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OK Microsoft: stop teasing us about the Microsoft Surface Phone!

Microsoft Surface Phone leaked images

Microsoft Surface Phone: is it happening? Is it not happening? While reason and logic tells us the latter, it seems that Twitter user Evan Blass is hinting at the possibility that the fantomatic handset may be “...more than just a concept...”.

Not much is known about the photos posted by Blass, in particular about where they originated. Some of the images seem to be merely concept renderings superimposed on stock photographs, such as the one featuring what appears to be a laptop with an extremely flat, featureless keyboard.

With that said, in the event that these images are indeed test renderings from Microsoft, any hope for an actual handset to go into production would be nothing short of a moonshot, considering that Microsoft’s mobile footprint is barely 1% of a market predominantly dominated by iOS and Android devices.

This, however doesn’t necessarily mean that Microsoft has no longer a stake in mobile devices. It merely means that it’s unlikely that Microsoft mobile strategy will include smartphones, especially in a market so heavily saturated by Android and iPhones handsets.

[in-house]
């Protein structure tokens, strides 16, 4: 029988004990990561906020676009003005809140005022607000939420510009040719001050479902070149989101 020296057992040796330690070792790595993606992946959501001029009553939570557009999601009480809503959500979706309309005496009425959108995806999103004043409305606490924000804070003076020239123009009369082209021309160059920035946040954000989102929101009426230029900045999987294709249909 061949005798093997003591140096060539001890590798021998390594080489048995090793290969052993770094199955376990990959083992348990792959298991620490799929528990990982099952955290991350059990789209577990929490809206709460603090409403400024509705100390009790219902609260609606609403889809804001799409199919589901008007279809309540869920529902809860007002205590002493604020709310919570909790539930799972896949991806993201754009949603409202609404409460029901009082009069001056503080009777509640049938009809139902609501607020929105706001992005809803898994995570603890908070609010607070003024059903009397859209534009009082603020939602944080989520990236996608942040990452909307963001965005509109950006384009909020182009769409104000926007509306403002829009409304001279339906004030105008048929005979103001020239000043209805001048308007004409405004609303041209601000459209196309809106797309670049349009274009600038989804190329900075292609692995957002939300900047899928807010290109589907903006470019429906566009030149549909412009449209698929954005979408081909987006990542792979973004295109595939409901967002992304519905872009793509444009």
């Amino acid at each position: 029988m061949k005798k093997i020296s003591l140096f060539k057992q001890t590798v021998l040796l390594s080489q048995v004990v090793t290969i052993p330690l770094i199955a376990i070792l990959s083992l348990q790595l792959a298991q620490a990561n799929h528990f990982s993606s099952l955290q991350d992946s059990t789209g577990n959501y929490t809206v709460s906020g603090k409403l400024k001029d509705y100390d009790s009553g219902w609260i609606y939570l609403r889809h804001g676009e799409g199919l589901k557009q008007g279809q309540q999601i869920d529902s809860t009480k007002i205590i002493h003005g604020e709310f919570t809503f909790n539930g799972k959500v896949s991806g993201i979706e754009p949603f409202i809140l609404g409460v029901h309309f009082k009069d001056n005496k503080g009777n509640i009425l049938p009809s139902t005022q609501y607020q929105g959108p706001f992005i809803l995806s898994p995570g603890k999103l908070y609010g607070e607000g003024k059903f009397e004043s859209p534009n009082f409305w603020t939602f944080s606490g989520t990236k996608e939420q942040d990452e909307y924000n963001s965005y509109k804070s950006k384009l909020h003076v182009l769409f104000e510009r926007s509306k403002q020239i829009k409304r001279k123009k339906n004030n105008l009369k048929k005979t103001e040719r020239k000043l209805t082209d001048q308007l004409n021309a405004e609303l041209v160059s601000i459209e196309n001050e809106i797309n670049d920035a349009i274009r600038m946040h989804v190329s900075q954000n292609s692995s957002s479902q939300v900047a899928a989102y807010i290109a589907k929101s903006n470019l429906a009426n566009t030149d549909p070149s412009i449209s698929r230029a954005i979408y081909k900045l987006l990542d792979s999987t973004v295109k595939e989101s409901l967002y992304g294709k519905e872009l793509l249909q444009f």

As a matter of fact, according to Terry Myerson, who was recently interviewed by ZDNet, while we may never get a Surface Phone, Microsoft is currently working on implementing technologies that will tie into Windows 10 Mobile, into next-generation devices, of which we still have no information about, except for the fact that they will most definitely run on ARM chipsets, and will use cellular connectivity for data transfer and various forms of communication.

A small hint may come from the world of wearable devices, which is a market in constant flux, with major players like Apple pouring massive resources into marketing devices that consumers are still trying to place into their personal workflow.

Smartwatches, within the scope of Myerson’s, still cryptic, premise, may very well be the tip of a massive iceberg, encompassing mobile devices that could include AR/VR technology, as well as features capable of interacting with other desktop and portable devices within the Surface family and beyond, in a similar way at to what Apple has been doing in regard to letting Apple Watch and macOS interact to allow for instant unlocking of the desktop operating system upon proximity.

Microsoft has talked extensively about its agenda in regard to VR and AR, but very little about its mobile strategy. One thing is certain, however, and that is Microsoft’s focus on creative professionals, which is expected to encompass many kinds of devices we have yet to discover.

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